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Philippians 2:6-9 ASV

6 who, existing in the form of God, counted not the being on an equality with God a thing to be grasped 7 but emptied himself, taking the form of a servant, being made in the likeness of men 8 and being found in fashion as a man, he humbled himself, becoming obedient even unto death, yea, the death of the cross 9 Wherefore also God highly exalted him, and gave unto him the name which is above every name

If Jesus is God/equal to God, under what conditions would using the words "robbery/seizure" be needed pertaining to the question of equality?

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    You are making the assumption that "robbery/seizure" is the correct or only translation. "used to his own advantage", or"cling to" is another translation.
    – Dottard
    Oct 24, 2021 at 6:41
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    @Dottard. I'm interested to see your answer using whatever translation you want. Oct 24, 2021 at 7:10
  • A related question.
    – Lucian
    Oct 24, 2021 at 10:06
  • See the excellent answers here. hermeneutics.stackexchange.com/questions/46727/…
    – Dottard
    Oct 24, 2021 at 11:13
  • @AlexBalilo just curious if YOU thought my answer was on topic to the thrust of your question? It was deleted, i reposted with significant changes to focus on the Q, (so I thought) it was deleted again. (I'm assuming you can see the deleted answers.)
    – steveowen
    Jan 29 at 10:01

2 Answers 2

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The key point is the phrase, "considered it not". In other words, it would not have been considered robbery for the Son to have grasped on to, to have retained, equality with God. The Son was not trying to steal something that only belonged to God. Quite the opposite. The Son let go of what was rightfully his (equality with God), and humbled himself to death on a cross, in order that God be glorified. For this, he was praised. He was not seeking his own glory as the Son, but seeking to glorify the Father. For this he was praised.

However, the question you ask, "Was Jesus praised for not seizing equality with himself?" shows misunderstanding of the concept of how the Son relates to the Father. It would be an absurd impossibility for the Son to have tried seizing something for himself that he already had!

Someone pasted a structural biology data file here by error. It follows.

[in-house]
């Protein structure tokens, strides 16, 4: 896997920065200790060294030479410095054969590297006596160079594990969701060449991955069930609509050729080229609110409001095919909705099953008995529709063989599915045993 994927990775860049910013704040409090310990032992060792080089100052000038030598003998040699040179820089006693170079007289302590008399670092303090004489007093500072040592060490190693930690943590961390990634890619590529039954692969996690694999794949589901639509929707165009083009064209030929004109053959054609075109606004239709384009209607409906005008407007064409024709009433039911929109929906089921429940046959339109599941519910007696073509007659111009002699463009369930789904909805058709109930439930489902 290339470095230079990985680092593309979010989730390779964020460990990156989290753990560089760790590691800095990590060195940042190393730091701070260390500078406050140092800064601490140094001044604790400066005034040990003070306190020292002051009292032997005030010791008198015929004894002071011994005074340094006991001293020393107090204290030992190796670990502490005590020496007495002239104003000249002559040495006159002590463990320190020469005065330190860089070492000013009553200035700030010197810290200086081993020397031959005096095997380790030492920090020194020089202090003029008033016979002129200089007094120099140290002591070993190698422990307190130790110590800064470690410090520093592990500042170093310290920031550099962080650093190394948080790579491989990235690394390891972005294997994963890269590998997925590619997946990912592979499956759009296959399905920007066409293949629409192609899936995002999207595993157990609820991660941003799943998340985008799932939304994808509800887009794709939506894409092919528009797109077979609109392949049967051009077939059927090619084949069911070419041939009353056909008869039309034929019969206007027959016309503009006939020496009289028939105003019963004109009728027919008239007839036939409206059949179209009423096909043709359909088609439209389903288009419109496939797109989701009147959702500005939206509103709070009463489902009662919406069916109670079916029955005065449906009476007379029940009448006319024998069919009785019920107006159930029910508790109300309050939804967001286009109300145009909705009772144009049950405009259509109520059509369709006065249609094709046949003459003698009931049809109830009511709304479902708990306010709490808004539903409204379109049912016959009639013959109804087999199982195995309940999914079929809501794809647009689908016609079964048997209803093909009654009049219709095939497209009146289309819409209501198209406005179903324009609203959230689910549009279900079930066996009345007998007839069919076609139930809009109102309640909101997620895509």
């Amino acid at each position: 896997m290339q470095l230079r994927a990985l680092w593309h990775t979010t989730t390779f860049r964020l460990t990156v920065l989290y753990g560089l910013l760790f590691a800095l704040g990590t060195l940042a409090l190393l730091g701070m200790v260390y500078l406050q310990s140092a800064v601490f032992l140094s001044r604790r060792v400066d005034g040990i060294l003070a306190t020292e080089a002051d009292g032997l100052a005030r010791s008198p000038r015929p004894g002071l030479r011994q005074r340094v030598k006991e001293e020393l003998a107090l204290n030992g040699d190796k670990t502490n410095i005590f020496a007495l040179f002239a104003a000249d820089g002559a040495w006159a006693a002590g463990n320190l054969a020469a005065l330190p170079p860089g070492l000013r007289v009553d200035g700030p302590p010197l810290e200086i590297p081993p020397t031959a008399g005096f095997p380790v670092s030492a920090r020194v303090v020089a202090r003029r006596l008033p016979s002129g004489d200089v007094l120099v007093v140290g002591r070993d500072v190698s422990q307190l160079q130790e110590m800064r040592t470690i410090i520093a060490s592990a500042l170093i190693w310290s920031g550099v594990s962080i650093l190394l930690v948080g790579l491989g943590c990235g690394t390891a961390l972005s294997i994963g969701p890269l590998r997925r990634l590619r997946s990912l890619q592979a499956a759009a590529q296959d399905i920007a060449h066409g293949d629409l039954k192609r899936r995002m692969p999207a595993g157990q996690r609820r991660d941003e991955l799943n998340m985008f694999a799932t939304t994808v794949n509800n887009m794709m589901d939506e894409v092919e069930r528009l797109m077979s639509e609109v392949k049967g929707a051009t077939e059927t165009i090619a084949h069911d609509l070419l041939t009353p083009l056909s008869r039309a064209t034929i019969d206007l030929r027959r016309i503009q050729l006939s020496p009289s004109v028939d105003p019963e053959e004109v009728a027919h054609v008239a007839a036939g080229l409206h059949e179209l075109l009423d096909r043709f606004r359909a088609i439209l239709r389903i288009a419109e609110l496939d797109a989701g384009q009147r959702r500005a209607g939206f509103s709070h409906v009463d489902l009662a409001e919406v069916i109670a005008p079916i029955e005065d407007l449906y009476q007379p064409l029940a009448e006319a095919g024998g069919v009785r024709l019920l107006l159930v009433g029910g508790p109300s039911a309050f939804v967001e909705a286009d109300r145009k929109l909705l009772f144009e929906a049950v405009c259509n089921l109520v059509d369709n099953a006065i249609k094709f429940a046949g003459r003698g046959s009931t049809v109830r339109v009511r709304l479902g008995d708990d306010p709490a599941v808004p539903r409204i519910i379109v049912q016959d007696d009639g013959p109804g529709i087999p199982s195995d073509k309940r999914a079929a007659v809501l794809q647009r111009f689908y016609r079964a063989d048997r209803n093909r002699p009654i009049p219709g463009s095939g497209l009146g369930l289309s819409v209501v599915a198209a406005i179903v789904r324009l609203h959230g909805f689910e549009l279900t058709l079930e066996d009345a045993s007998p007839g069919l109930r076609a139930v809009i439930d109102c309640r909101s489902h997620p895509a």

The verses in question only make sense when, for a short time, the Son lets go of being in the form of God in order to add human nature to his divine nature. To let go entailed being born on earth to a human mother, from whom he obtained human nature. By agreeing for that to happen, Christ became the man, Jesus, limiting himself to human form. He could not retain his place in the invisible heavens but had to become visible in the flesh, as a baby who grew to manhood, remained sinless and suffered death on the cross, that he might be vindicated by the Father with resurrection. All of this brought glory to God, as the righteousness of God was demonstrated by what happened at Golgotha and the empty tomb.

A helpful version of the text is in Young's Literal Translation, which reads:

"For, let this mind be in you that [is] also in Christ Jesus, who, being in the form of God, thought [it] not robbery to be equal to God, but did empty himself, the form of a servant having taken, in the likeness of men having been made, and in fashion having been found as a man, he humbled himself, having become obedient unto death - death even of a cross, wherefore, also, God did highly exalt him, and gave to him a name that [is] above every name, that in the name of Jesus every knee may bow - of heavenlies, and earthlies, and what are under the earth - and every tongue may confess that Jesus Christ [is] Lord, to the glory of God the Father" (vss. 5-11).

You will note that I have quoted the entire sentence, and not just a part of it. When asking what one particular verse in the Bible means, the starting point has to be the whole sentence, and not just a bit of it. Now it becomes clear that what the Son did, in letting go of equality with the Father (for a season), brought glory to God the Father, and (unavoidably) glory to himself due to their shared, divine, nature. This is shown in the last book of the Bible where Christ being the light in the heavenly Jerusalem is equated with the glory of God:

"And I saw no temple thereon: for the Lord God Almighty and the Lamb are the temple of it. And the city had no need of the sun, neither of the moon, to shine in it: for the glory of God did lighten it, and the Lamb is the light thereof... And he shewed me a pure river of water of life, clear as crystal, proceeding out of the throne of God and of the Lamb... And there shall be no more curse: but the throne of God and of the Lamb shall be in it... for the Lord God giveth them light" (Rev. 21:22-22:5).